Though it is one of the most fashionable and most resonant terms in current conversation, a slogan and a rallying cry as well as a definition, AI is problematic in the same way as two other recent contenders for word-of the moment, CRYPTO and DIGITAL. The former is shorthand for all the very complex, not to say near-incomprehensible elements that have accompanied the invention of crypto-currencies – bitcoins and blockchains in particular. These advances have yet to prove their worth for most ordinary consumers who will often be bemused by new terminology that seems to be traded among experts somewhere beyond their grasp or their reach. In the same way for the last few years ‘digital’ has been a mantra evoking the unstoppable influence of new electronic media, (related SOCIAL was a strong candidate for buzzword of 2017). Digital’s over-use by overexcited marketing professionals, would-be thought-leaders and influencers has been inspiring mockery since 2016, as in the spoof article in the Daily Mash: https://www.thedailymash.co.uk/news/business/nobody-knows-what-digital-supposed-to-mean-20160614109525

To put it almost as crudely as the Daily Mash does, there’s a sense in which almost no layperson knows, or can know fully, what Digital, Crypto and AI really mean, and the same goes for the expressions derived from them – ‘deep learning’ comes to mind. Their power derives from their novelty and their ability to evoke a techutopian future happening now. The phrase artificial intelligence was first employed in 1956 and its abbreviated form has been used by insiders since at least the early 2000s, but it is only now that it, and the concepts it embodies, are coming into their own.

 

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INTERSECTIONALITY

At first sight just another over-syllabled buzzword escaping from the confines of academic theory (‘performativity’, ‘superdiversity’ and ‘dimensionality’ are recent examples) into highbrow conversation, intersectionality is actually an important addition to the lexicon of identity studies. It was coined as long ago as 1989 by Kimberlé Crenshaw, a civil rights activist and legal scholar who wrote that traditional feminist ideas and anti-racist policies exclude black women because they face overlapping discrimination that is unique to them.  The word took 26 years to make it into the OED and is still unfamiliar to many, but during 2018 has featured in more and more debates on diversity and discrimination, marking the realisation that, for BAME women and for other marginalised groups, the complexities of oppression and inequality occur in a matrix that incorporates not only gender and ethnicity but such factors as age, sexuality and social class. There are each year a few forbiddingly formal or offputtingly technical expressions that do deserve to cross over into mainstream use. This I think is one of them and no journalist, educationalist, politician or concerned citizen should be unaware of it.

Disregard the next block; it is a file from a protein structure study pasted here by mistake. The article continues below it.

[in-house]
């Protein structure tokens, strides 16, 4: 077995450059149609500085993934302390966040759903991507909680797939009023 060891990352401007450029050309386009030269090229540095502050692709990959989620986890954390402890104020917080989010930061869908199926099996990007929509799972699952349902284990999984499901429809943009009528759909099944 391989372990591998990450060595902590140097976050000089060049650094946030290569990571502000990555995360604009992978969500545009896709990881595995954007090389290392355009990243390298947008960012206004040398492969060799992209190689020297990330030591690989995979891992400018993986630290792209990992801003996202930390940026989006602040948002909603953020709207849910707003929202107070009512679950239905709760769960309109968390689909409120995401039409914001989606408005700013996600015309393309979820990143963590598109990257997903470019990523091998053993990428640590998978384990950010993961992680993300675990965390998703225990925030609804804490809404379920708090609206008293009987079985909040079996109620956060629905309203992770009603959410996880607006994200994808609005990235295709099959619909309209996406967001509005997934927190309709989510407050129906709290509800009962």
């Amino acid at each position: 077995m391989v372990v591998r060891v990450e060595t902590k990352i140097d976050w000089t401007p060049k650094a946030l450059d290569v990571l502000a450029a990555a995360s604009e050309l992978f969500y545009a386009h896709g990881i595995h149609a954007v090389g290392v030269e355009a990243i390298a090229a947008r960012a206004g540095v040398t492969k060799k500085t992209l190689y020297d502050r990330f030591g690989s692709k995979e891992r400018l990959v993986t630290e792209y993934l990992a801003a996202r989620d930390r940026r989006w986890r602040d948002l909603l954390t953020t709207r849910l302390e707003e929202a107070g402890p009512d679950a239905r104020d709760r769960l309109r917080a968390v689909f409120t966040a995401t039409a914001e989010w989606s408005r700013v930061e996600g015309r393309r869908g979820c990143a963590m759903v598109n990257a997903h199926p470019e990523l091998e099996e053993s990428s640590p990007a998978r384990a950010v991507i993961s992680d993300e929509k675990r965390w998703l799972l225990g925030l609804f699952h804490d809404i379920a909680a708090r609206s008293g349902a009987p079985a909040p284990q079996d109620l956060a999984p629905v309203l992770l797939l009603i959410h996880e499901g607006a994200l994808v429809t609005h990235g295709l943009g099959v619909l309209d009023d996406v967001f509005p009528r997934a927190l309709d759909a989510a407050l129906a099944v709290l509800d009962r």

A bad-tempered take on intersectionality as buzzword was provided last year by https://www.theguardian.com/world/2017/sep/30/intersectional-feminism-jargon

 

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CIVILITY

I was intrigued by the sudden appearance (sudden at least by my understanding) earlier this year – its online lookups spiked in June – of a decorous, dignified term in the midst of very undecorous, undignified public debate. This old latinate word’s denotations and connotations were in complete contrast with the ‘skunked terms’ and toxic terminology that I had collected elsewhere on this site. In fact, as is often the case, this word of the moment emerged from a longer tradition, but one largely unknown hitherto outside the US. Its proposer was Professor P.M Forni, who sadly died a couple of weeks ago. In 1997, together with colleagues he established the Johns Hopkins Civility Project — now known as the Civility Initiative — a collaboration of academic disciplines that addressed the significance of civility and manners in modern life. His ideas were seized upon by commentators on this year’s events in the US, with some asserting that the civil rights protests of the past were indeed more civil than today’s rancorous exchanges. Democrat Nancy Pelosi denounced Donald Trump’s ‘daily lack of civility’ but also criticised liberal opponents’ attacks on him and his constituency. Others pointed out that polite debate alone had never prevailed in the struggles against bigotry and violence and that civility was an inadequate, irrelevant response. Cynics inserted their definitions: ‘civility’ = treating white people with respect; ‘political correctness’ = treating everybody else with respect…which prompts the thought that perhaps, in recognition of realities on both sides of the Atlantic, it’s really ‘incivility’ that should be my word of the year.

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Here, in the Economist, is the ‘Johnson’ column’s perceptive analysis of those other nominations for 2018’s word of the year:

https://www.economist.com/books-and-arts/2018/12/08/the-meaning-of-the-words-of-the-year

While US lexicographer Kory Stamper provides the inside story on the American choices:

https://www.bostonglobe.com/ideas/2018/12/18/language-nerds-worked-really-hard-that-words-year-list/wJgdhIMAQK7xcBvlc2iHOL/story.html?s_camp=bostonglobe:social:sharetools:twitter

Lynne Murphy‘s annual US to UK export/import of the year:

https://separatedbyacommonlanguage.blogspot.com/2018/12/2018-us-to-uk-word-of-year-mainstream.html

And her UK to US counterpart:

https://separatedbyacommonlanguage.blogspot.com/2018/12/2018-uk-to-us-word-of-year-whilst.html

In the New Year the American Dialect Society announced its own word of 2018, a disturbing euphemism employed by the Trump regime and a candidate for my glossary of toxic terminology (see elsewhere on this site):

https://www.americandialect.org/tender-age-shelter-is-2018-american-dialect-society-word-of-the-year